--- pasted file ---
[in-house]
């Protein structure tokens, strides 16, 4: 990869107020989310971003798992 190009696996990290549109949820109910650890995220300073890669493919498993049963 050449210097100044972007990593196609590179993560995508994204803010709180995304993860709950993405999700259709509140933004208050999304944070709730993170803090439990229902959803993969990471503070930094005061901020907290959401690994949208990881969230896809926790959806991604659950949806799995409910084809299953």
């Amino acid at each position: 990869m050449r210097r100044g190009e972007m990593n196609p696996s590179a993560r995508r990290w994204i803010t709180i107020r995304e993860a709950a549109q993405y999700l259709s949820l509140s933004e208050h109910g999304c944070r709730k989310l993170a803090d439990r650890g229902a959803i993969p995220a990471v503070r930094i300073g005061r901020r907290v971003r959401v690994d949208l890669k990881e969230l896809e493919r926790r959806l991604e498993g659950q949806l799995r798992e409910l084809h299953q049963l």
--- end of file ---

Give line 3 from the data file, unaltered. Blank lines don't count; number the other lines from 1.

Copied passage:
């Amino acid at each position: 990869m050449r210097r100044g190009e972007m990593n196609p696996s590179a993560r995508r990290w994204i803010t709180i107020r995304e993860a709950a549109q993405y999700l259709s949820l509140s933004e208050h109910g999304c944070r709730k989310l993170a803090d439990r650890g229902a959803i993969p995220a990471v503070r930094i300073g005061r901020r907290v971003r959401v690994d949208l890669k990881e969230l896809e493919r926790r959806l991604e498993g659950q949806l799995r798992e409910l084809h299953q049963l």